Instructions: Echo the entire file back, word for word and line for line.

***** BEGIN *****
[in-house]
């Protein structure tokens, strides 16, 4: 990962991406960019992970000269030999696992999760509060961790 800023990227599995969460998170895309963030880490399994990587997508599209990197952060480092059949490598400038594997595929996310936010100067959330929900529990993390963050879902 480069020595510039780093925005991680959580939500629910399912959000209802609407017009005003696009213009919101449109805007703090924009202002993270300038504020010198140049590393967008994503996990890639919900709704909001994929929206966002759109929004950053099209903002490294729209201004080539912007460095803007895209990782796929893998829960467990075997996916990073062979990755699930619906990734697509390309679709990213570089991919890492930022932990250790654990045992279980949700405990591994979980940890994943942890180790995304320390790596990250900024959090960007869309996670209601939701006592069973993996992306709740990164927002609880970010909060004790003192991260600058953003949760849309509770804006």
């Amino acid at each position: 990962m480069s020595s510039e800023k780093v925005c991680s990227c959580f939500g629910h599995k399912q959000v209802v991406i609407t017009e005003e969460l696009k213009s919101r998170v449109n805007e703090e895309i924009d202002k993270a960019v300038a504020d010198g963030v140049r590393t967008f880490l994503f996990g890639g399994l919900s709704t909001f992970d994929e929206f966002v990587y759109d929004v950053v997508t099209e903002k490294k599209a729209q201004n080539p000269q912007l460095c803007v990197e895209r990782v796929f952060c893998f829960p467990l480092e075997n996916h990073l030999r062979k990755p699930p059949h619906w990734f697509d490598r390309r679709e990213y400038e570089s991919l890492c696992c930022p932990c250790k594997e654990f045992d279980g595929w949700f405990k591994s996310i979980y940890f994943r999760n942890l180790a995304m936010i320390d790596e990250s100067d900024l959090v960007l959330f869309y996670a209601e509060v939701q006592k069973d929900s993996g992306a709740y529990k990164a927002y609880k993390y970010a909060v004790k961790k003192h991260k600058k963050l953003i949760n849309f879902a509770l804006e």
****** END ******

[in-house]
């Protein structure tokens, strides 16, 4: 990962991406960019992970000269030999696992999760509060961790 800023990227599995969460998170895309963030880490399994990587997508599209990197952060480092059949490598400038594997595929996310936010100067959330929900529990993390963050879902 480069020595510039780093925005991680959580939500629910399912959000209802609407017009005003696009213009919101449109805007703090924009202002993270300038504020010198140049590393967008994503996990890639919900709704909001994929929206966002759109929004950053099209903002490294729209201004080539912007460095803007895209990782796929893998829960467990075997996916990073062979990755699930619906990734697509390309679709990213570089991919890492930022932990250790654990045992279980949700405990591994979980940890994943942890180790995304320390790596990250900024959090960007869309996670209601939701006592069973993996992306709740990164927002609880970010909060004790003192991260600058953003949760849309509770804006």
């Amino acid at each position: 990962m480069s020595s510039e800023k780093v925005c991680s990227c959580f939500g629910h599995k399912q959000v209802v991406i609407t017009e005003e969460l696009k213009s919101r998170v449109n805007e703090e895309i924009d202002k993270a960019v300038a504020d010198g963030v140049r590393t967008f880490l994503f996990g890639g399994l919900s709704t909001f992970d994929e929206f966002v990587y759109d929004v950053v997508t099209e903002k490294k599209a729209q201004n080539p000269q912007l460095c803007v990197e895209r990782v796929f952060c893998f829960p467990l480092e075997n996916h990073l030999r062979k990755p699930p059949h619906w990734f697509d490598r390309r679709e990213y400038e570089s991919l890492c696992c930022p932990c250790k594997e654990f045992d279980g595929w949700f405990k591994s996310i979980y940890f994943r999760n942890l180790a995304m936010i320390d790596e990250s100067d900024l959090v960007l959330f869309y996670a209601e509060v939701q006592k069973d929900s993996g992306a709740y529990k990164a927002y609880k993390y970010a909060v004790k961790k003192h991260k600058k963050l953003i949760n849309f879902a509770l804006e």